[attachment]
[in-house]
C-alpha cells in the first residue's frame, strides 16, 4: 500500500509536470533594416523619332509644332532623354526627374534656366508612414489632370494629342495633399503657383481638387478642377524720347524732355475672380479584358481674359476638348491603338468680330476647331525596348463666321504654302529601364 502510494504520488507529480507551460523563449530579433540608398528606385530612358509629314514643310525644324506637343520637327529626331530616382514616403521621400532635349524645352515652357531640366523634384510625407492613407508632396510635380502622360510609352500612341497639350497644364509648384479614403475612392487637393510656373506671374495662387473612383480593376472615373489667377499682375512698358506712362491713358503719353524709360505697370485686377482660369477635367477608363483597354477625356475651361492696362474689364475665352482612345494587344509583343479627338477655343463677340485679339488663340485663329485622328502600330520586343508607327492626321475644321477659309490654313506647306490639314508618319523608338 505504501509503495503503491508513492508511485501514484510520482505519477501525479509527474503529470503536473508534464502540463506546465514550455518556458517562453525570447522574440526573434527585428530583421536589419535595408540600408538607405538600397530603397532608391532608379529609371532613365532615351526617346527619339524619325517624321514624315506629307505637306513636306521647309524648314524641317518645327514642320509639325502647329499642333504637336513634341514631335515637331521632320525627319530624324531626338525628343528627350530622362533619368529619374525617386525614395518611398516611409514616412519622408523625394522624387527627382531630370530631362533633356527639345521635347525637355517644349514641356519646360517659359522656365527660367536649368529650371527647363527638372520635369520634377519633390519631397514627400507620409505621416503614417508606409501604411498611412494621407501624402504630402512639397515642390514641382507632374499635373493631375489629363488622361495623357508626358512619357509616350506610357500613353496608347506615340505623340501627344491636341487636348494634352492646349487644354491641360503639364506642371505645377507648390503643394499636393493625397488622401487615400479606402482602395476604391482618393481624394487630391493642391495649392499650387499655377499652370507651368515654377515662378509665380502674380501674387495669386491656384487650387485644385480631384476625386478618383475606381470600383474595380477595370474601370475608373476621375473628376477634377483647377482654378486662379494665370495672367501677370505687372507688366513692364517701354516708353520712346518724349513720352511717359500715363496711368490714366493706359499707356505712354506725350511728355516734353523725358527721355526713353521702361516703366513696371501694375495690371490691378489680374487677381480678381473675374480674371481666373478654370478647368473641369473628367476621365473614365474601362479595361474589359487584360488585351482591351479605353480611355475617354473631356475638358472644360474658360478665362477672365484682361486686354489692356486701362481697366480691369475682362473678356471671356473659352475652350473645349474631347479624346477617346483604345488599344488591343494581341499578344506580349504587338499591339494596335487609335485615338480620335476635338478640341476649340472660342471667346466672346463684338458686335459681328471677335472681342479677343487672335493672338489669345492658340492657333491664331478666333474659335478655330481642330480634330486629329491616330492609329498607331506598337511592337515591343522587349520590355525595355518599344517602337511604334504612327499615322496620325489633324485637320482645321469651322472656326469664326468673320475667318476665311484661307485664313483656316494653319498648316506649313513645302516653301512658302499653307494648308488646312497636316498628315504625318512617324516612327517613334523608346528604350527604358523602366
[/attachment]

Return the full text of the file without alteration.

[in-house]
C-alpha cells in the first residue's frame, strides 16, 4: 500500500509536470533594416523619332509644332532623354526627374534656366508612414489632370494629342495633399503657383481638387478642377524720347524732355475672380479584358481674359476638348491603338468680330476647331525596348463666321504654302529601364 502510494504520488507529480507551460523563449530579433540608398528606385530612358509629314514643310525644324506637343520637327529626331530616382514616403521621400532635349524645352515652357531640366523634384510625407492613407508632396510635380502622360510609352500612341497639350497644364509648384479614403475612392487637393510656373506671374495662387473612383480593376472615373489667377499682375512698358506712362491713358503719353524709360505697370485686377482660369477635367477608363483597354477625356475651361492696362474689364475665352482612345494587344509583343479627338477655343463677340485679339488663340485663329485622328502600330520586343508607327492626321475644321477659309490654313506647306490639314508618319523608338 505504501509503495503503491508513492508511485501514484510520482505519477501525479509527474503529470503536473508534464502540463506546465514550455518556458517562453525570447522574440526573434527585428530583421536589419535595408540600408538607405538600397530603397532608391532608379529609371532613365532615351526617346527619339524619325517624321514624315506629307505637306513636306521647309524648314524641317518645327514642320509639325502647329499642333504637336513634341514631335515637331521632320525627319530624324531626338525628343528627350530622362533619368529619374525617386525614395518611398516611409514616412519622408523625394522624387527627382531630370530631362533633356527639345521635347525637355517644349514641356519646360517659359522656365527660367536649368529650371527647363527638372520635369520634377519633390519631397514627400507620409505621416503614417508606409501604411498611412494621407501624402504630402512639397515642390514641382507632374499635373493631375489629363488622361495623357508626358512619357509616350506610357500613353496608347506615340505623340501627344491636341487636348494634352492646349487644354491641360503639364506642371505645377507648390503643394499636393493625397488622401487615400479606402482602395476604391482618393481624394487630391493642391495649392499650387499655377499652370507651368515654377515662378509665380502674380501674387495669386491656384487650387485644385480631384476625386478618383475606381470600383474595380477595370474601370475608373476621375473628376477634377483647377482654378486662379494665370495672367501677370505687372507688366513692364517701354516708353520712346518724349513720352511717359500715363496711368490714366493706359499707356505712354506725350511728355516734353523725358527721355526713353521702361516703366513696371501694375495690371490691378489680374487677381480678381473675374480674371481666373478654370478647368473641369473628367476621365473614365474601362479595361474589359487584360488585351482591351479605353480611355475617354473631356475638358472644360474658360478665362477672365484682361486686354489692356486701362481697366480691369475682362473678356471671356473659352475652350473645349474631347479624346477617346483604345488599344488591343494581341499578344506580349504587338499591339494596335487609335485615338480620335476635338478640341476649340472660342471667346466672346463684338458686335459681328471677335472681342479677343487672335493672338489669345492658340492657333491664331478666333474659335478655330481642330480634330486629329491616330492609329498607331506598337511592337515591343522587349520590355525595355518599344517602337511604334504612327499615322496620325489633324485637320482645321469651322472656326469664326468673320475667318476665311484661307485664313483656316494653319498648316506649313513645302516653301512658302499653307494648308488646312497636316498628315504625318512617324516612327517613334523608346528604350527604358523602366